NOTE: This is a reprint of my review from the Middleburg Film Festival. The Salesman opens January 27th.
Commitment. If there's a word that can be used to describe the astonishingly powerful work of Asghar Farhadi it would be commitment. From About Elly to A Separation to The Past, Farhadi has committed himself fully to exploring how tiny, ordinary details can snowball out of control. With his latest, The Salesman, the focus continues to be on how these minute aspects can rip apart a relationship, and while Farhadi gets terrific performances from his cast once again, certain choices he makes keeps them frustratingly at a distance.
In a brilliant, chaotic opening sequence, the apartment building housing Emad and his wife Rana (Shahab Hosseini and Taraneh Alidoosti) begins to crumble due to nearby construction. As the tenants flee, cracks begin to form within the foundation, the walls rattle. Emad selflessly helps those who can not escape on their own. It's as dramatic a sequence as the typically-reserved Farhadi has ever done, but it's there for a reason, perfectly establishing the tone and teasing the personal fractures that are to come. After that disaster, Emad and Rana take up residence in an apartment suggested to them by Babak (Babak Karimi), a member of their theater troupe. Together they are in the middle of a production of Arthur Miller's "Death of a Salesman". During the day Emad is a teacher, and a popular one who isn't afraid to share details of his personal life with the students.
The first cracks begin to form upon moving in, where the previous tenant has left a roomful of her belongings behind. For days and weeks she promises the landlord she'll come get them, but frustration mounts as she refuses to show up. While she's never seen, it's almost like this undependable tenant looms over the home, darkening the mood. It adds all the more weight to what happens next, when Rana casually buzzes someone in after hearing the intercom. Thinking it to be her husband, she leaves the door cracked open, only to be attacked by an unknown assailant. While we see little of the assault, we can sense the personal nature of the violation.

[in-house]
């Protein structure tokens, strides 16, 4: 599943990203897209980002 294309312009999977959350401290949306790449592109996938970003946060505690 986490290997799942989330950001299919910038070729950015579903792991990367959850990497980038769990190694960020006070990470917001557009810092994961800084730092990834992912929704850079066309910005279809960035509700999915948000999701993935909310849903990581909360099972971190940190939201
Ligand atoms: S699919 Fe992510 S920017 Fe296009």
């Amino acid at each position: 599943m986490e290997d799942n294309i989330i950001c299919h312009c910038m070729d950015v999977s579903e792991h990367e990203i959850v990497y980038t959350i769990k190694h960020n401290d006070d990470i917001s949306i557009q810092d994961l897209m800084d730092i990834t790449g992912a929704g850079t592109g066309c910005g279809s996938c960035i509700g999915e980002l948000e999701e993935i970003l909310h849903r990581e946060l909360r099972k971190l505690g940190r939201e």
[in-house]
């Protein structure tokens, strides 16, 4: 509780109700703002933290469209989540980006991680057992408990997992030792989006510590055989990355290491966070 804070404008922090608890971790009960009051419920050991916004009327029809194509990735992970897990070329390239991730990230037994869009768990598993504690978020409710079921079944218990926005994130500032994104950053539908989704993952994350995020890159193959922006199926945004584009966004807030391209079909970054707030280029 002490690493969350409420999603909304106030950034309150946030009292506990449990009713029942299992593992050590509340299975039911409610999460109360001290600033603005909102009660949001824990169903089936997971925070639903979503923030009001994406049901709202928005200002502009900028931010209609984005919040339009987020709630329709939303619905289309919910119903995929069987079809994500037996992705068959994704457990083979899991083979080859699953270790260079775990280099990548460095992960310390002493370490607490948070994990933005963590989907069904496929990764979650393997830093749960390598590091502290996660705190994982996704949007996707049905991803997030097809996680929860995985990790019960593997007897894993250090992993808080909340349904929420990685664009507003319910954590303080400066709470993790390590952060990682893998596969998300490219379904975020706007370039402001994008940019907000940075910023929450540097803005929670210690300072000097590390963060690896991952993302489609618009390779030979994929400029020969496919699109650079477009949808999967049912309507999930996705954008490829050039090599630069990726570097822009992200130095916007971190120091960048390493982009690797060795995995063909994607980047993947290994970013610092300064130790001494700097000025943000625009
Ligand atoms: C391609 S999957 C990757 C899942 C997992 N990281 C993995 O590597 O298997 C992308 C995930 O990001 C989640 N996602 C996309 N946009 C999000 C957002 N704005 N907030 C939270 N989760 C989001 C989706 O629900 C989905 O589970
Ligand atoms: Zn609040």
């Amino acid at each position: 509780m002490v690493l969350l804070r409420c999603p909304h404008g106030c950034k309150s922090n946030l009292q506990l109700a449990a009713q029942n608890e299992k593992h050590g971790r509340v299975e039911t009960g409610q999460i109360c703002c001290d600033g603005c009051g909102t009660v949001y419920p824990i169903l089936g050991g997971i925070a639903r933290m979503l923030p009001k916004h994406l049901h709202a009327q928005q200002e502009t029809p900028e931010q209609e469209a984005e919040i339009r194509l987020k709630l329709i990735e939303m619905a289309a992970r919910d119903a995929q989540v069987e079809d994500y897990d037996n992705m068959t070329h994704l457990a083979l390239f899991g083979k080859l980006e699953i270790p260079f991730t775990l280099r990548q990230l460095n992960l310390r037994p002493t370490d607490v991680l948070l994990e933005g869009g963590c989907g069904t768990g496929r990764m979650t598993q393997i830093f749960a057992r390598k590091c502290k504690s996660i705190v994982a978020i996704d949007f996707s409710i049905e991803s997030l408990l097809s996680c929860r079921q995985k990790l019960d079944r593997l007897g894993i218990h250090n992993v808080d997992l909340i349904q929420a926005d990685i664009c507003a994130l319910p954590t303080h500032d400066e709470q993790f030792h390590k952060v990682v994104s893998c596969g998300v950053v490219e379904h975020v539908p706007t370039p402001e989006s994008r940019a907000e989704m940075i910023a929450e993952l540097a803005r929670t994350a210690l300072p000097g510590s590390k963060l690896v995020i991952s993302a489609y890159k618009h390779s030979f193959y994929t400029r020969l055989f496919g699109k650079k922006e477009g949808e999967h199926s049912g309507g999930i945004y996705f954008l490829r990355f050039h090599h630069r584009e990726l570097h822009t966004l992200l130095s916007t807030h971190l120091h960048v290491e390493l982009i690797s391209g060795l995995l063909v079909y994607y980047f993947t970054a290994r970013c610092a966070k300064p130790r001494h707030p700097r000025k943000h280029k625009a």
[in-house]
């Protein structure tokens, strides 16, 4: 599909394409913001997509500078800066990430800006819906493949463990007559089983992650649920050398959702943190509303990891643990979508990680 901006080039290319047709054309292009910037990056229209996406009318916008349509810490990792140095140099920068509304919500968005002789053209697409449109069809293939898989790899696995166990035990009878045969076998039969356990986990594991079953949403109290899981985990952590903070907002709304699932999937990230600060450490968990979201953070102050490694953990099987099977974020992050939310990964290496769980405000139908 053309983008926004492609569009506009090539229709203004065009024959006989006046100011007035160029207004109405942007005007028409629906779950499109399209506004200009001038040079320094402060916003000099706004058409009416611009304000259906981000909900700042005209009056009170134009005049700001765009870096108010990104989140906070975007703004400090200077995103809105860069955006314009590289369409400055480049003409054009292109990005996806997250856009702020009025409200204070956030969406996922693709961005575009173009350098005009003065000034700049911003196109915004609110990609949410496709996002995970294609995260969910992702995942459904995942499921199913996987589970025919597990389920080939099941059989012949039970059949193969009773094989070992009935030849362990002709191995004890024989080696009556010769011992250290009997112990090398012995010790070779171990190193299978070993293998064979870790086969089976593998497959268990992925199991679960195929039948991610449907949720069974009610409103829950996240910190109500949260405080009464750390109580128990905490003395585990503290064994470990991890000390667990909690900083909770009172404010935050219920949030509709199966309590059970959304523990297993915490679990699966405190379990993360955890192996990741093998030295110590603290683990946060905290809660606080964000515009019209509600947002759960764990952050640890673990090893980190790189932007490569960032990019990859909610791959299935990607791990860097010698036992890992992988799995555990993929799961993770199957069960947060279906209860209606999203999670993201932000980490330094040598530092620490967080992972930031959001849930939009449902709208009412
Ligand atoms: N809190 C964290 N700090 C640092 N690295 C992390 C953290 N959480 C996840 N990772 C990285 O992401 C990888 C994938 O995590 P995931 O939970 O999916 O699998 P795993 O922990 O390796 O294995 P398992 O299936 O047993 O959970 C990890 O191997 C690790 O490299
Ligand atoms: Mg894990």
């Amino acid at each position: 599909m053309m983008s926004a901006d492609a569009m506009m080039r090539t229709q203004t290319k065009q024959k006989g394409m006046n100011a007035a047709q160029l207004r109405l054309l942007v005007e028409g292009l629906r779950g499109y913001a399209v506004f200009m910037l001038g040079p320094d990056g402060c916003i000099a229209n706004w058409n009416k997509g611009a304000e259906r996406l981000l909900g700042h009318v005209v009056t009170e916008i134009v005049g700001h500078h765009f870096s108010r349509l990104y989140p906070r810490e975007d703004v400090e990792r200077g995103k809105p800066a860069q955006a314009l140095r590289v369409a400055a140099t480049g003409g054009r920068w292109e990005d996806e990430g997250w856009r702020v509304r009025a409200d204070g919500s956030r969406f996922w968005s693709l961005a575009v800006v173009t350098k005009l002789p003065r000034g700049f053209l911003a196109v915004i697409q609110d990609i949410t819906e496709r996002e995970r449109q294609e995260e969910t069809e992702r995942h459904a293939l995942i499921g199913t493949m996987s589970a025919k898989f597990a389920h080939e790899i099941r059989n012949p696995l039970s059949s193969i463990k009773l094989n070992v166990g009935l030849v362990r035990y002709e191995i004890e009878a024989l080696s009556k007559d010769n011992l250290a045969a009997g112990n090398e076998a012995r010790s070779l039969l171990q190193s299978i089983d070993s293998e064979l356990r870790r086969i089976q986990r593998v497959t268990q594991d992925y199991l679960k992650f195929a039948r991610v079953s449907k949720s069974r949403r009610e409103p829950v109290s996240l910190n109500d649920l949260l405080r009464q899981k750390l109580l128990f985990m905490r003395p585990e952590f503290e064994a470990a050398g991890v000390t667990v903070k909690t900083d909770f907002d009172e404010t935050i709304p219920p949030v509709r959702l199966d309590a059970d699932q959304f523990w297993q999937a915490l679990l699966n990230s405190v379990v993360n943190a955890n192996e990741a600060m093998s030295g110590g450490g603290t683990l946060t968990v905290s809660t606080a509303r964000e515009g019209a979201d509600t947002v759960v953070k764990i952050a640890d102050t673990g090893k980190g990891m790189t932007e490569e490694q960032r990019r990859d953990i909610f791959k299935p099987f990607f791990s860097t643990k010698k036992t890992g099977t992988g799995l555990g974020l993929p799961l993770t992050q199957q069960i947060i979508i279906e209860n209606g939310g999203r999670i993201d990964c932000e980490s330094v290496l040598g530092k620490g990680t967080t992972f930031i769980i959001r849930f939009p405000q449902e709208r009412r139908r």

We don't know what happened in that bathroom when Rana was attacked, and her fuzziness on the whole situation sends Emad into a tailspin. He begins a tireless search for her attacker, accusing just about anyone he encounters and making suspects out of those he doesn't. On the one hand his quest could be seen as a logical response due to a man's sense of duty to protect their family. And if it were only about that then we could look at this as a revenge movie. But it isn't; there's shame and humiliation within him, as well. What REALLY brought that man up to their apartment that night? He never asks Rana outright, but he doesn't have to. Why is Rana refusing to go to the police and report the incident? Emad repeatedly ignores her wishes to let the whole thing go in order to continue his own selfish pursuits.
It's in this casual disregard for the wishes of women, and the complete misunderstanding of women by men, that is where the film finds greatest purchase. What's frustrating about it is Farhadi's reliance on Emad's perspective, pushing Rana into the background. His refusal to explore her feelings probably wasn't an intentional slight but it's a slight nonetheless, especially since her perspective would have been the most interesting one. Instead, Farhadi focuses on this shallow comparison between Emad and 'Salesman' husband Willy Loman, both dealing with issues of inadequacy. The use of the play as a figurative backdrop works effectively in giving the film a theatrical feel, which only helps up the stakes in the tense final moments, set within the cracked walls of their old home. There, Farhadi makes his firmest statement on the trivialization of women by men, usually to their own ruination. By focusing so much on Emad rather than Rana, Farhadi's The Salesman makes that point all the more clear.
Rating: 3 out of 5